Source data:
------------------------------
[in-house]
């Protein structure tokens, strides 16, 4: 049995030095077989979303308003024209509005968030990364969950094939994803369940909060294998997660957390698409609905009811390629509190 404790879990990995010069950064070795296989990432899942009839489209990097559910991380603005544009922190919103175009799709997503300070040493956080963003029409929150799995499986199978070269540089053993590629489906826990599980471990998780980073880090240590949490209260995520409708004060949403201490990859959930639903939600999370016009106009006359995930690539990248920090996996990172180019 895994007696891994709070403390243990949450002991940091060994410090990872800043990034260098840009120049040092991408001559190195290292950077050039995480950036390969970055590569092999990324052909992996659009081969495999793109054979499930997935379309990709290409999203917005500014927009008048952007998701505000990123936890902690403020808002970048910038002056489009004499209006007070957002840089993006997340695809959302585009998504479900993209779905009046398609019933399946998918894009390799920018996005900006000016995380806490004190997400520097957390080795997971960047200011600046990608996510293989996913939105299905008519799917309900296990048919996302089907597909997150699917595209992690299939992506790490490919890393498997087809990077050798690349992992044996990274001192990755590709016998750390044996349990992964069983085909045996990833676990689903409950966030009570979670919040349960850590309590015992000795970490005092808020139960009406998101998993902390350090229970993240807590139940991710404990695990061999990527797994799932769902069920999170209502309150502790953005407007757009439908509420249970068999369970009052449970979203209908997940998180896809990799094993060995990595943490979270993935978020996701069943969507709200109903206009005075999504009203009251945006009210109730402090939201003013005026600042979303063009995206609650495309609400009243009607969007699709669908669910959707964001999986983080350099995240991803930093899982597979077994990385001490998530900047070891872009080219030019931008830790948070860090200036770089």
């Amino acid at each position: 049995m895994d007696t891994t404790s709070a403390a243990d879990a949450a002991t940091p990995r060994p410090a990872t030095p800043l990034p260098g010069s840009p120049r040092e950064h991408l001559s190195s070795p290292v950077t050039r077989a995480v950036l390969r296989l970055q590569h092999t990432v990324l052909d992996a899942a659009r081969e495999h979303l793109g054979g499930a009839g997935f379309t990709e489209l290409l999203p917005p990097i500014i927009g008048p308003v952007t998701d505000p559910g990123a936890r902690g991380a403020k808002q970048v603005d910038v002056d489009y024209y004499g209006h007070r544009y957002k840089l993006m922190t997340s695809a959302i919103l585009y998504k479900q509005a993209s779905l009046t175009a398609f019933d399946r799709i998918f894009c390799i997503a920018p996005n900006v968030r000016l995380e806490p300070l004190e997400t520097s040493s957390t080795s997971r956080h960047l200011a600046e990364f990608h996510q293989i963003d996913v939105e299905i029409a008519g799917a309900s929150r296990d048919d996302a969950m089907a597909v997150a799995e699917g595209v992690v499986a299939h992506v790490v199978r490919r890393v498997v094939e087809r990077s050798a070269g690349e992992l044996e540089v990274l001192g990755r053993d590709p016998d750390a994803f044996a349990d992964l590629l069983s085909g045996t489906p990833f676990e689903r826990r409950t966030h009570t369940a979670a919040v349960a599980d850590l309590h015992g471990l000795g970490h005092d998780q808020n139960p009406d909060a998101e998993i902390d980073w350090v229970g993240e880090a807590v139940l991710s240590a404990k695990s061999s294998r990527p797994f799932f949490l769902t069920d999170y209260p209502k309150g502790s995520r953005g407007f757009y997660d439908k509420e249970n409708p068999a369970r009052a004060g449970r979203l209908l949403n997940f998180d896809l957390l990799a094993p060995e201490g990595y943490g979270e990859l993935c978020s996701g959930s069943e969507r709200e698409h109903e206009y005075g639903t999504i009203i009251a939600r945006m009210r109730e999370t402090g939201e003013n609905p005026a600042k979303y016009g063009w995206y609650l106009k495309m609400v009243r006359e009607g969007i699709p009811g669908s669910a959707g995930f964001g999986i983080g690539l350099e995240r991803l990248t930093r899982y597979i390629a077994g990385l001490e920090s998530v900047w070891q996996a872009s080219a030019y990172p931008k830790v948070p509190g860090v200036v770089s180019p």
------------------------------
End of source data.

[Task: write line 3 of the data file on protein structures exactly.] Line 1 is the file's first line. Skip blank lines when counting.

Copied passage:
């Amino acid at each position: 049995m895994d007696t891994t404790s709070a403390a243990d879990a949450a002991t940091p990995r060994p410090a990872t030095p800043l990034p260098g010069s840009p120049r040092e950064h991408l001559s190195s070795p290292v950077t050039r077989a995480v950036l390969r296989l970055q590569h092999t990432v990324l052909d992996a899942a659009r081969e495999h979303l793109g054979g499930a009839g997935f379309t990709e489209l290409l999203p917005p990097i500014i927009g008048p308003v952007t998701d505000p559910g990123a936890r902690g991380a403020k808002q970048v603005d910038v002056d489009y024209y004499g209006h007070r544009y957002k840089l993006m922190t997340s695809a959302i919103l585009y998504k479900q509005a993209s779905l009046t175009a398609f019933d399946r799709i998918f894009c390799i997503a920018p996005n900006v968030r000016l995380e806490p300070l004190e997400t520097s040493s957390t080795s997971r956080h960047l200011a600046e990364f990608h996510q293989i963003d996913v939105e299905i029409a008519g799917a309900s929150r296990d048919d996302a969950m089907a597909v997150a799995e699917g595209v992690v499986a299939h992506v790490v199978r490919r890393v498997v094939e087809r990077s050798a070269g690349e992992l044996e540089v990274l001192g990755r053993d590709p016998d750390a994803f044996a349990d992964l590629l069983s085909g045996t489906p990833f676990e689903r826990r409950t966030h009570t369940a979670a919040v349960a599980d850590l309590h015992g471990l000795g970490h005092d998780q808020n139960p009406d909060a998101e998993i902390d980073w350090v229970g993240e880090a807590v139940l991710s240590a404990k695990s061999s294998r990527p797994f799932f949490l769902t069920d999170y209260p209502k309150g502790s995520r953005g407007f757009y997660d439908k509420e249970n409708p068999a369970r009052a004060g449970r979203l209908l949403n997940f998180d896809l957390l990799a094993p060995e201490g990595y943490g979270e990859l993935c978020s996701g959930s069943e969507r709200e698409h109903e206009y005075g639903t999504i009203i009251a939600r945006m009210r109730e999370t402090g939201e003013n609905p005026a600042k979303y016009g063009w995206y609650l106009k495309m609400v009243r006359e009607g969007i699709p009811g669908s669910a959707g995930f964001g999986i983080g690539l350099e995240r991803l990248t930093r899982y597979i390629a077994g990385l001490e920090s998530v900047w070891q996996a872009s080219a030019y990172p931008k830790v948070p509190g860090v200036v770089s180019p």